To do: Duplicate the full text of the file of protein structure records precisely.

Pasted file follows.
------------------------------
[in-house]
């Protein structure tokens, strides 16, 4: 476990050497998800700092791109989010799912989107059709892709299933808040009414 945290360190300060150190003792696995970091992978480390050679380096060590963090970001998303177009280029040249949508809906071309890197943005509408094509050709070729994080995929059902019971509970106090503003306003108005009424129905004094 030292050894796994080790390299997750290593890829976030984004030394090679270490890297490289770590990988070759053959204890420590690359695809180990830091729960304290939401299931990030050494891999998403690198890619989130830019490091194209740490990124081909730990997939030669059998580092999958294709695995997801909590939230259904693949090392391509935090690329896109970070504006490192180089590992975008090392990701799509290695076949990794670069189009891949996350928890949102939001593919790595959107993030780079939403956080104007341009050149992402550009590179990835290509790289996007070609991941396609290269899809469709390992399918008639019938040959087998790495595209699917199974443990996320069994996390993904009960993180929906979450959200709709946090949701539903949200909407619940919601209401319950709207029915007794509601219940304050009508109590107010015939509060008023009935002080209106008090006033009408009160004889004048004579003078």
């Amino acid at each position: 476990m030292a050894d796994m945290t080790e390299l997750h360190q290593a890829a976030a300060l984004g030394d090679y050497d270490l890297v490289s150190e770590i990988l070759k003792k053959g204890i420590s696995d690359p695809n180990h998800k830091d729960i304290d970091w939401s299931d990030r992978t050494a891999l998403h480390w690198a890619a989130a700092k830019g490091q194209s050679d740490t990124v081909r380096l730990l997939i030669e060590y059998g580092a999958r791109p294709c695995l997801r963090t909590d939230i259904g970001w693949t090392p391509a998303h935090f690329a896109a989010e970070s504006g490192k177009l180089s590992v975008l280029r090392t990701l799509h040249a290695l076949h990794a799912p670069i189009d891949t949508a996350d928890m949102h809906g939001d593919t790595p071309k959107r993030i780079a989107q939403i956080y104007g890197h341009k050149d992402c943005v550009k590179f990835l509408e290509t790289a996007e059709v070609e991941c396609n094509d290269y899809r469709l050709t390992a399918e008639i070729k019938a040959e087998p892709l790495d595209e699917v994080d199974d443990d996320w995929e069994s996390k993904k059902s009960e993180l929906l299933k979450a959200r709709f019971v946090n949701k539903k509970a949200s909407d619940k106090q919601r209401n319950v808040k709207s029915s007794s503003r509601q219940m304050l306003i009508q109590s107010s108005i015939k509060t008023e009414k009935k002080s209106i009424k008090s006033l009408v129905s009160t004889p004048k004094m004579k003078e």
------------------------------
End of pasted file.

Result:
[in-house]
């Protein structure tokens, strides 16, 4: 476990050497998800700092791109989010799912989107059709892709299933808040009414 945290360190300060150190003792696995970091992978480390050679380096060590963090970001998303177009280029040249949508809906071309890197943005509408094509050709070729994080995929059902019971509970106090503003306003108005009424129905004094 030292050894796994080790390299997750290593890829976030984004030394090679270490890297490289770590990988070759053959204890420590690359695809180990830091729960304290939401299931990030050494891999998403690198890619989130830019490091194209740490990124081909730990997939030669059998580092999958294709695995997801909590939230259904693949090392391509935090690329896109970070504006490192180089590992975008090392990701799509290695076949990794670069189009891949996350928890949102939001593919790595959107993030780079939403956080104007341009050149992402550009590179990835290509790289996007070609991941396609290269899809469709390992399918008639019938040959087998790495595209699917199974443990996320069994996390993904009960993180929906979450959200709709946090949701539903949200909407619940919601209401319950709207029915007794509601219940304050009508109590107010015939509060008023009935002080209106008090006033009408009160004889004048004579003078």
């Amino acid at each position: 476990m030292a050894d796994m945290t080790e390299l997750h360190q290593a890829a976030a300060l984004g030394d090679y050497d270490l890297v490289s150190e770590i990988l070759k003792k053959g204890i420590s696995d690359p695809n180990h998800k830091d729960i304290d970091w939401s299931d990030r992978t050494a891999l998403h480390w690198a890619a989130a700092k830019g490091q194209s050679d740490t990124v081909r380096l730990l997939i030669e060590y059998g580092a999958r791109p294709c695995l997801r963090t909590d939230i259904g970001w693949t090392p391509a998303h935090f690329a896109a989010e970070s504006g490192k177009l180089s590992v975008l280029r090392t990701l799509h040249a290695l076949h990794a799912p670069i189009d891949t949508a996350d928890m949102h809906g939001d593919t790595p071309k959107r993030i780079a989107q939403i956080y104007g890197h341009k050149d992402c943005v550009k590179f990835l509408e290509t790289a996007e059709v070609e991941c396609n094509d290269y899809r469709l050709t390992a399918e008639i070729k019938a040959e087998p892709l790495d595209e699917v994080d199974d443990d996320w995929e069994s996390k993904k059902s009960e993180l929906l299933k979450a959200r709709f019971v946090n949701k539903k509970a949200s909407d619940k106090q919601r209401n319950v808040k709207s029915s007794s503003r509601q219940m304050l306003i009508q109590s107010s108005i015939k509060t008023e009414k009935k002080s209106i009424k008090s006033l009408v129905s009160t004889p004048k004094m004579k003078e």